The simulation shows a steady increase of cell-wall attachment and cell-cell adhesion followed by a steady increase in number of cells. This is a consequence of the fact that, in order to get access to falling particles, a larger surface is needed. Cells who attach to the surface can climb up the walls. Having a moderate cell-cell adhesion also helps in avoiding them to fall down. In this way, we have formed aggregates that are moving up as cells divide. The impact of this, along with the simultaneous tendency towards a generalist grazing behavior, can be seen in figure 4. The cell population (blue curve) grows rapidly as the aggregates start to emerge and expand, eventually covering the top layer.
Before the transition to the inverted population state (inset) cells grow and divide as they also evolve their characteristic parameters. At the beginning, the cell population grows by adapting to the variety of energy sources and we can see a thick layer of cells (a) plotted at After a while, an increase in the surface displayed by the population increases its efficiency to gather particles. Such increase is reached by evolving cell-substrate and cell-cell adhesion. The state shown in (b) is found at where we can appreciate a cluster of cells which appear to be climbing the surface of the cube. In (c) the cluster close to reaching the upper floor (here ) at this point the cell population does not experience further significant increase, but the number of particles decays to very low values. Here bright cells have high floor adhesion (where yellow indicates maximum adhesion) and darker colors correspond to cells with low adhesion or free-moving. Notice that adhesion evolves first in cells close to the wall boundaries. Here: particles per timestep, (see text).
During the process, groups of cells, often forming layers parallel to the floor, become increasingly larger. Three snapshots involving transient steps (a-c) are also displayed in figure 4, where we have used color-coded spheres to indicate the strength of the cell-wall adhesion. Lighter and spheres indicate higher and lower levels of adhesion, respectively.
1.2 Transition to ecosystem engineering epoch
As cells occupy the upper layer, the flow of nutrients further declines (filled arrow, figure 4) to reach very low levels. The kinetics of this process and how it is connected with evolving adhesion rates is summarized in figure 5, where we plot the average cell-floor adhesion (averaging over all the cell population) and the corresponding average height of cells within the cube (inset). Here we have used the top floor as the ground height () and the bottom one as the minimum. For convenience, we have normalized the later to We can appreciate in these plots how rapidly the selection for higher adhesion occurs. As a consequence of this redistribution of cells through the upper part of the system, a whole redistribution of flows takes place, effectively triggering the emergence of a new ecological organization.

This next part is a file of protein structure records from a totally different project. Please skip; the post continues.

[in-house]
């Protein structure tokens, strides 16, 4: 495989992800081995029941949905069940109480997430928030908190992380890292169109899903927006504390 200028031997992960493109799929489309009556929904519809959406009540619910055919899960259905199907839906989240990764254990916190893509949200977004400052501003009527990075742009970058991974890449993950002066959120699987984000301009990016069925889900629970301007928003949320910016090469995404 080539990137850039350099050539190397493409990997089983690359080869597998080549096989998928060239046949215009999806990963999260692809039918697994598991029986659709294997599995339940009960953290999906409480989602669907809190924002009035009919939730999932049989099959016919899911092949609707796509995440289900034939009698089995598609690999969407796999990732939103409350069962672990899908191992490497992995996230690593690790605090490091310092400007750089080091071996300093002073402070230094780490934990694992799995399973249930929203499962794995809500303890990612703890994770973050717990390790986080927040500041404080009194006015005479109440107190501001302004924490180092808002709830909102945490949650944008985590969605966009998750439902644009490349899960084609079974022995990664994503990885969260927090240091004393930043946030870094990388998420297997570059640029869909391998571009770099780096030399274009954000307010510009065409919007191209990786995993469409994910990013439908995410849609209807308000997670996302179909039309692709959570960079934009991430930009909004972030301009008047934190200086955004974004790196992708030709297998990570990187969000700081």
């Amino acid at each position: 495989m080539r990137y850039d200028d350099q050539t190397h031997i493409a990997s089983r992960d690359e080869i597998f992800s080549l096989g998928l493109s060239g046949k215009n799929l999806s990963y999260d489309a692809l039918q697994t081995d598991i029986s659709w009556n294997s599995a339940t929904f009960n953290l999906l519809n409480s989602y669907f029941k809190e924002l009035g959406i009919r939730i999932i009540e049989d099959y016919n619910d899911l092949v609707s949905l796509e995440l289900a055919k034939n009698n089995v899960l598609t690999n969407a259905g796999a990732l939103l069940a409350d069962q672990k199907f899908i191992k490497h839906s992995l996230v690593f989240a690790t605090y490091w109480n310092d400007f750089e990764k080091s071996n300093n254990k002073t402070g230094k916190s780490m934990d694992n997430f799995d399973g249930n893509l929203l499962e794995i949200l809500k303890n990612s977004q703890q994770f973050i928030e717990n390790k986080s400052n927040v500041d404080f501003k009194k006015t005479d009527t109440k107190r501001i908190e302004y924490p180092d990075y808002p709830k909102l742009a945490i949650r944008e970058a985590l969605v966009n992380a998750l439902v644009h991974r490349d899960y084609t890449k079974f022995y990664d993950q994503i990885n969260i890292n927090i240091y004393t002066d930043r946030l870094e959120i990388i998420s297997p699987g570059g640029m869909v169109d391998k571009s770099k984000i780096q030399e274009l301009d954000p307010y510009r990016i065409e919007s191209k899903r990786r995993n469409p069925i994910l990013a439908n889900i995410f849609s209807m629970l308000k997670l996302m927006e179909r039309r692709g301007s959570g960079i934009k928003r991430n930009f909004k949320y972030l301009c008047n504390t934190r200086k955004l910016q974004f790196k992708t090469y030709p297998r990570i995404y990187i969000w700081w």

This transition is associated to the increasing height (inset) of the cell populations as further cells climb the walls towards the upper layer. Here the top floor is taken as the zero coordinate, whereas the bottom floor is taken as the (normalized) minimum (see text).
The most relevant result of our study is a key innovation made by our evolving cell populations as they “discover” that gathering particles is easier if they attach to the top floor of the system. As discussed above, cells approach the nutrient source by evolving cell-floor adhesion. This allows the population to expand its effective area for gathering nutrients, but it also favors more frequent interactions with particles, which are trapped between cells and the walls. This makes intake slightly higher than far from the boundary increases (and thus a higher fitness) because the sustained intake of nutrients. Eventually, cells with high floor adhesion () colonize the source of nutrients in a brief burst of super-exponential growth. This is illustrated by figure 4d, where we can see a snapshot of our system soon after cells have “discovered” the roof. In terms of the population dynamics, it is also observed that the number of free nutrient particles declines as they are more efficiently found and removed from the system.
The emergence of EEN is common but requires both a high enough intake of energy (the flow of particles, ) and a moderate level of environmental fluctuations. The analysis of these two parameters reveals several phases in the potential types of structures that the system generates. This is illustrated in figure 6 where we present a summary of our exploration of the parameter space defined by The choice of these two parameters is based on considering two relevant aspects associated to adaptation in evolving systems. The amplitude of the external fluctuations (as given by see equation 4) provides a measure of the random movements experienced by both cells and energy particles. In order to approximately determine the boundaries of these phases, the parameter space was partitioned into pairs and evolution experiments were done for each pair.